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Human Rights and Non-discrimination in the 'War on Terror'$
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Daniel Moeckli

Print publication date: 2008

Print ISBN-13: 9780199239801

Published to Oxford Scholarship Online: January 2009

DOI: 10.1093/acprof:oso/9780199239801.001.0001

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Selective Enforcement of Immigration Laws

Selective Enforcement of Immigration Laws

Chapter:
(p.165) 6 Selective Enforcement of Immigration Laws
Source:
Human Rights and Non-discrimination in the 'War on Terror'
Author(s):

Moeckli Daniel

Publisher:
Oxford University Press
DOI:10.1093/acprof:oso/9780199239801.003.0006

This chapter demonstrates that immigration policy has been increasingly turned into an anti-terrorism tool after September 11, with the relevant law enforcement efforts singling out citizens of a number of specified states. It argues that there are no objective and reasonable grounds for making distinctions between different categories of foreign nationals according to their country of origin or nationality. This criterion is not narrowly tailored enough to allow for an effective targeting of immigration law enforcement efforts. To subject all those who are citizens of (or originally come from) certain specified states to particularly harsh treatment clearly runs counter to the principle of proportionality. At the same time, selective immigration law enforcement efforts based on these criteria are also under-inclusive in that they fail to include within their scope a large portion of potential terrorists.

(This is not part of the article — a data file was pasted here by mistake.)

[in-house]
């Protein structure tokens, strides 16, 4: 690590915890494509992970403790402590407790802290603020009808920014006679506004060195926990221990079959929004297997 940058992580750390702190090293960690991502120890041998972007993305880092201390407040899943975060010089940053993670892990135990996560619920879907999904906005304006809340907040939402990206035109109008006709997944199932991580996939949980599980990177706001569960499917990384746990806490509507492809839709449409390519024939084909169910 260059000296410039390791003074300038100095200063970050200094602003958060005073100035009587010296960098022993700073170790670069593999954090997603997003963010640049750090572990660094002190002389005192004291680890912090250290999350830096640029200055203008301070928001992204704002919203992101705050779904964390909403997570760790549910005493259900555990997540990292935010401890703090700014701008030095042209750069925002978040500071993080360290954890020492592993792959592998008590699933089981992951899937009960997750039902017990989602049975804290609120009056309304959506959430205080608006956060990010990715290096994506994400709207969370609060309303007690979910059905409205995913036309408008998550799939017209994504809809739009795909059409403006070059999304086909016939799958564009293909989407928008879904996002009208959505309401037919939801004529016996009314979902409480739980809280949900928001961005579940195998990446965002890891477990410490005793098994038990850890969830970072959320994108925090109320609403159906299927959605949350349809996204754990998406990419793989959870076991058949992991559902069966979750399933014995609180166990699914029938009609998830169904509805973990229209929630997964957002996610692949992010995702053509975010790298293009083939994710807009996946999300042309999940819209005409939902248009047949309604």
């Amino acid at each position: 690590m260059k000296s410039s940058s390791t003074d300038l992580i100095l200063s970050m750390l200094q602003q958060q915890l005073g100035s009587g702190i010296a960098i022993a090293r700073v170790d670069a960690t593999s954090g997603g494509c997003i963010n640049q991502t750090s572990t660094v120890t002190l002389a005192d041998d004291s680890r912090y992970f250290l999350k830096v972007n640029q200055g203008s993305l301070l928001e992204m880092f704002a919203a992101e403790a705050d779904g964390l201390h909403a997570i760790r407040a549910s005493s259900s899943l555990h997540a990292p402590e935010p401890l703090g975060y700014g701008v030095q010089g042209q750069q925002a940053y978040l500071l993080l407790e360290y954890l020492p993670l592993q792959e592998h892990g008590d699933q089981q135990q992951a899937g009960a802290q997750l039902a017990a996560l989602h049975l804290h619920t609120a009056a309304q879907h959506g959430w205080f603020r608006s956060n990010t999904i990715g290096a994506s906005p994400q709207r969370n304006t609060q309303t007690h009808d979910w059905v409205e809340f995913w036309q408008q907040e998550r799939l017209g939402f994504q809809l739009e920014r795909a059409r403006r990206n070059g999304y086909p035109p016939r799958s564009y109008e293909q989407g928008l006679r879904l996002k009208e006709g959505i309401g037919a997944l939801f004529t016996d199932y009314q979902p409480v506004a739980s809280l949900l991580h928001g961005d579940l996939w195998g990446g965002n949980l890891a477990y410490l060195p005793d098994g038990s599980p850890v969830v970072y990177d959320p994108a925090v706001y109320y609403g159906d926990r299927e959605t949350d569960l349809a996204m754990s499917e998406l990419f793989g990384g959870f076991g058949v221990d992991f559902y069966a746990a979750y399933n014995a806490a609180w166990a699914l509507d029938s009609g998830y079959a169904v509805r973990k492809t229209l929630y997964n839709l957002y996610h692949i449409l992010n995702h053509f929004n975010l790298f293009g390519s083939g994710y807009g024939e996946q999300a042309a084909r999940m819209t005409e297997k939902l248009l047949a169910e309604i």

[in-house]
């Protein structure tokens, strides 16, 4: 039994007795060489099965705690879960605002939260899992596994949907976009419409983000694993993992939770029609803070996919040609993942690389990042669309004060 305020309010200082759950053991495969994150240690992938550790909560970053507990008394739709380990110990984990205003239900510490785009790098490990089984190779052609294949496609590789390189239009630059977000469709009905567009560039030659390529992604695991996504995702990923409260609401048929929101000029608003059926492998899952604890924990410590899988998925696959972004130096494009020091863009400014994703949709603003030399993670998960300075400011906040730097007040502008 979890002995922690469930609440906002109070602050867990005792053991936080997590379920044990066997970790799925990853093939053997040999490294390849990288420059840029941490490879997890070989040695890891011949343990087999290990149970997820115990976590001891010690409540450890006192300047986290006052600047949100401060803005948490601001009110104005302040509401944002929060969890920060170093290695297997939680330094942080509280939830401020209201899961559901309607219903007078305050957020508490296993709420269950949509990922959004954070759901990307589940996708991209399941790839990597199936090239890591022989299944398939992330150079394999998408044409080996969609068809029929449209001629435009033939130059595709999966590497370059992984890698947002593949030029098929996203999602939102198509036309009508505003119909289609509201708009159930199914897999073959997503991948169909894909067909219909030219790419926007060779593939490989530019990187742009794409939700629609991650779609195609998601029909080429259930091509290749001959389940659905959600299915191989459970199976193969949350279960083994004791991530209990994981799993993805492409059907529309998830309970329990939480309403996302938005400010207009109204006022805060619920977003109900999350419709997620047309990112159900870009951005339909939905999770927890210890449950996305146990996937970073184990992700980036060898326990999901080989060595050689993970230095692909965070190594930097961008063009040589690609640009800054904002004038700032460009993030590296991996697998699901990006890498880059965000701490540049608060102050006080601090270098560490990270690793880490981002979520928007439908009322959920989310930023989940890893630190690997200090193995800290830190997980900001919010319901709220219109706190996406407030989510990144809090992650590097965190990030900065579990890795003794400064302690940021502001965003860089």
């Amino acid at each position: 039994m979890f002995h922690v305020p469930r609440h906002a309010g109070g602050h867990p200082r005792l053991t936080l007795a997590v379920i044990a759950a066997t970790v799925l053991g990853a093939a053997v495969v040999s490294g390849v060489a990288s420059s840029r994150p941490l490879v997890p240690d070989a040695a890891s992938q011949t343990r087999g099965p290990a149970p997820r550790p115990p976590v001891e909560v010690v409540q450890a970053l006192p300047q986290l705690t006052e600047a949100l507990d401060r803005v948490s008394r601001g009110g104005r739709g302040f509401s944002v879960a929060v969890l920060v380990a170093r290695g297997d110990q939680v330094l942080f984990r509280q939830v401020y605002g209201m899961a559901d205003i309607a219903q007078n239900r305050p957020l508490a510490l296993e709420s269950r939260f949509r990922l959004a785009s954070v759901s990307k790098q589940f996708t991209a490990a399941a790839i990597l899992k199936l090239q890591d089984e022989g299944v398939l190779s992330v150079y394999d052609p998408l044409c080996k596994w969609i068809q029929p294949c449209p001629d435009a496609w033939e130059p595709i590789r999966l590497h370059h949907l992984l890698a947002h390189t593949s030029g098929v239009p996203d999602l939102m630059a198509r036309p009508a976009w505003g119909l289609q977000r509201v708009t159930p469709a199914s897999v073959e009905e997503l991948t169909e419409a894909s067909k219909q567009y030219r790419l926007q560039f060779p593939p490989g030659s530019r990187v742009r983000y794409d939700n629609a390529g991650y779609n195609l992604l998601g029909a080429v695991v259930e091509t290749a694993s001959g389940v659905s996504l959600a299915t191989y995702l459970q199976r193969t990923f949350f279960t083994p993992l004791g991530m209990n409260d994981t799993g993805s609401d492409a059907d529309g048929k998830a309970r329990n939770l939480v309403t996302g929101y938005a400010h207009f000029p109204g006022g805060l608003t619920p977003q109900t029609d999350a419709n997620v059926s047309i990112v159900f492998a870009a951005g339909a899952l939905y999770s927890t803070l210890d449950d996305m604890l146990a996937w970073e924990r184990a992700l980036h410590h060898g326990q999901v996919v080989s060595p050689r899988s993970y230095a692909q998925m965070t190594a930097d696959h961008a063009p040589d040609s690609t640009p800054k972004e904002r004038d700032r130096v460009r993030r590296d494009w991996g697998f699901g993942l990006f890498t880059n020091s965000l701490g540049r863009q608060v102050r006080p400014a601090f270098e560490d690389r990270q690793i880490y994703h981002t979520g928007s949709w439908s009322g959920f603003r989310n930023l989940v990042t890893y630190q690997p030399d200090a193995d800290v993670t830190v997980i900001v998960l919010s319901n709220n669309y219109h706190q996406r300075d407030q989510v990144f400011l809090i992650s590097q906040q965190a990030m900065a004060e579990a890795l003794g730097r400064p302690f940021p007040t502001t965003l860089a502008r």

Keywords:   immigration policy, immigration law enforcement, deportation, selectivity, nationality, national origin

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